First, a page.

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Calgary city council approves public engagement on residential speed limit reductions

Click to play video 'Calgary city council approves public engagement on speed limit reductions' Calgary city council approves public engagement on speed limit reductions
WATCH: Calgary city council voted Monday to move forward on public engagement regarding lowering speed limits. Michael King reports.

*EDITOR’S NOTE: A previous version of this story said public engagement would be completed by the end of 2019, with council voting on the issue as soon as March. City council extended the timeline on Monday, and will receive a report no later than June.

Calgarians will get their say on whether or not they want to see speed limits lowered in Calgary.

City Council voted Monday night to launch a public engagement campaign focused on improving safety on Calgary streets.

The campaign will cost $200,000 and will involve city-run open houses, town halls and an online survey.

City administrators also said they will be talking to transport businesses, such as bussing companies.

READ MORE: Calgarians being asked their opinion on lowering speed limits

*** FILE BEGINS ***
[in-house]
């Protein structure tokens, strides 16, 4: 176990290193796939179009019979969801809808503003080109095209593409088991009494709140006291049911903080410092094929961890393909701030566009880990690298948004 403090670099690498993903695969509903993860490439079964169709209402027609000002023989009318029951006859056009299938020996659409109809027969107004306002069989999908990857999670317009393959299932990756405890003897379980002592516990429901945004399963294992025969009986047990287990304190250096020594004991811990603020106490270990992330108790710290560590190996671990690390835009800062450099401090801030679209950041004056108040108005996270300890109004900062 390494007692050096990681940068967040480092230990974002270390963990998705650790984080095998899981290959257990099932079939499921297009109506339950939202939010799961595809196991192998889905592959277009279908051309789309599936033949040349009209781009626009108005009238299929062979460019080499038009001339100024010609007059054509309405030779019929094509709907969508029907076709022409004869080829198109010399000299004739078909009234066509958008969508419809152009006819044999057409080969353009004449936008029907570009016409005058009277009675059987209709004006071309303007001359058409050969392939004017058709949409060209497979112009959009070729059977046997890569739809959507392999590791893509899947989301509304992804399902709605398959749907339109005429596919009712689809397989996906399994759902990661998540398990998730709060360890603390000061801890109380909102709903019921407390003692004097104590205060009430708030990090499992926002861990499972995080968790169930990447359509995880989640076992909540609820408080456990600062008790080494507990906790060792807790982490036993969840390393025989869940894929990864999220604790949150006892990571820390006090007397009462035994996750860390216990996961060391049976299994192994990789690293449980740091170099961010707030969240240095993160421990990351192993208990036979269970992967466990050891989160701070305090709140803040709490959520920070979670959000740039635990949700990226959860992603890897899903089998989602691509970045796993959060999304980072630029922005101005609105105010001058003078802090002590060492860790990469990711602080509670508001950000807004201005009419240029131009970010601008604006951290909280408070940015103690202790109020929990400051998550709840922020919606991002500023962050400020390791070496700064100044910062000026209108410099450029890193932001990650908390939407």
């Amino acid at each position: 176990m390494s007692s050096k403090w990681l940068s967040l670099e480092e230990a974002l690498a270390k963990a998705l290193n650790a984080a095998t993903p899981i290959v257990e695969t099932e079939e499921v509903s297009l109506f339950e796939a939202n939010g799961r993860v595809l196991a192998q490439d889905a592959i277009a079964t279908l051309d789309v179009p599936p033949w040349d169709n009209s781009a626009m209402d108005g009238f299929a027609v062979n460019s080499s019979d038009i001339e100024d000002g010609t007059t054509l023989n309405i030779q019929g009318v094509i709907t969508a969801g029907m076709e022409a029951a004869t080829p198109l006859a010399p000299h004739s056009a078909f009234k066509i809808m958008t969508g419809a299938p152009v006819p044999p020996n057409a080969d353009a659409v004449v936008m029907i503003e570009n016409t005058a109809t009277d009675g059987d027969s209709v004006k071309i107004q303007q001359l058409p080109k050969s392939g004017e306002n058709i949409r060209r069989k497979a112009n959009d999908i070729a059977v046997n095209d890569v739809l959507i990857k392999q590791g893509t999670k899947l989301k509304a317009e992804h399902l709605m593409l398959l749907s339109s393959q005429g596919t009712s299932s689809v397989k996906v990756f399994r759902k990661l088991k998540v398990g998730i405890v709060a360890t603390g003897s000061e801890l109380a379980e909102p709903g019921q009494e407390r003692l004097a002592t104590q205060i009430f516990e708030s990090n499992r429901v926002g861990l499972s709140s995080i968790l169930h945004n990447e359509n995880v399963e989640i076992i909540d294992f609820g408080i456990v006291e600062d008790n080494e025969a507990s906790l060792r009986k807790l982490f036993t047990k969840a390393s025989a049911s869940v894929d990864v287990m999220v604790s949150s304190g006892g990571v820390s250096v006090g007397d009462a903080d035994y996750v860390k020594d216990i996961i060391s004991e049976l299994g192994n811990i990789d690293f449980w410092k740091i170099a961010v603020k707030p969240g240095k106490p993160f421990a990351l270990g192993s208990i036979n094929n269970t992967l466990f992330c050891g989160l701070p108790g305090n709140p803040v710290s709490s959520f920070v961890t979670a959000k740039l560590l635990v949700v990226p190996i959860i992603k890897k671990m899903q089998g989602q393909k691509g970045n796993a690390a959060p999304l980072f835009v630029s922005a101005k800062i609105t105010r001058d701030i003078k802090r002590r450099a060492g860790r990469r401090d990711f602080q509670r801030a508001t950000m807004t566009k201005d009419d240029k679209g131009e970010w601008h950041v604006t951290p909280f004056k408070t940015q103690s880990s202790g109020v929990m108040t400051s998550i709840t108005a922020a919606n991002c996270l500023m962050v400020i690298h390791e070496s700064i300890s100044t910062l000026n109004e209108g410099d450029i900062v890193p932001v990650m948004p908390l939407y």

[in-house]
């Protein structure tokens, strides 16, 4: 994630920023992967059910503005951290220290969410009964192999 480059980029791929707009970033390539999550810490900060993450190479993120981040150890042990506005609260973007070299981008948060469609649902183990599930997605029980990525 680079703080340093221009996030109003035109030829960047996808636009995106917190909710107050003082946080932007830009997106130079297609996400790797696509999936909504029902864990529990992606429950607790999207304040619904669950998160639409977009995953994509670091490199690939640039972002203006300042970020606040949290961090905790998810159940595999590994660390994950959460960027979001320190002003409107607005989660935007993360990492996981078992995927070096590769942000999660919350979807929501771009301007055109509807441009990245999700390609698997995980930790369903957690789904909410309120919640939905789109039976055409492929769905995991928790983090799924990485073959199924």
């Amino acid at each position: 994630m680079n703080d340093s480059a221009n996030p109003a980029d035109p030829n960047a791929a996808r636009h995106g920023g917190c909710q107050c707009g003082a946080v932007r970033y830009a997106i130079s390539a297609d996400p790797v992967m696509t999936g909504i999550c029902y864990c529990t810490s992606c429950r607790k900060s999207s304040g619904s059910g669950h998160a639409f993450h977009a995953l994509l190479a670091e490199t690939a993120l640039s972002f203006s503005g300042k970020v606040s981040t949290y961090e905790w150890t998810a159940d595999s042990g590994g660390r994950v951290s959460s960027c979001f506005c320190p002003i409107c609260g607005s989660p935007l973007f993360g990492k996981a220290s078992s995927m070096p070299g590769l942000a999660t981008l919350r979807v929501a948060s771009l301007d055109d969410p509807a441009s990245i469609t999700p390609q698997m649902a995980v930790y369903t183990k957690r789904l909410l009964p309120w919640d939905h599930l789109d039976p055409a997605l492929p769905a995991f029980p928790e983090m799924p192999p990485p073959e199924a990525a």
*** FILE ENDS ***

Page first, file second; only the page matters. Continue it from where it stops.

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While the vote to hear from Calgarians did pass, several councillors balked at the $200,000 price tag.

Ward 14 Councillor Peter Demong went as far as to put forward a motion to postpone the speed limit issue until 2021.

“[The city is] spending a few hundred thousand dollars on this, then the millions of dollars to actually change the signs,” Demong said. “I’m just saying, can’t we do it when we’re healthy [rather] then do it right now when we’re all cash-strapped.”

Ward 9 Councillor Gian-Carlo Carra said the cost to reduce speed limits is a necessary investment in public safety.

“Lives are on the line, massive amounts of money on the line in terms of the damage that is [done] every year in the city,” Carra said.

“While I recognize we’re in a downturn and we have to look for places to cut expenditures, starting a project that should’ve started 20 years ago and putting it off for several more years is not the right thing to do.”

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The three scenarios include a 30 km/h speed limit on residential and collector streets, 30 km/h on residential streets with collector streets at 50 km/h and a final option of 40km/h on both residential streets and collector roads.

The committee also voted to include the option of leaving things as they are as well as getting a cost analysis of what the changes would cost.

Engagement is expected completed in the early months of 2020 and council will receive a report on the engagement no later than June.

– With files from Aurelio Perri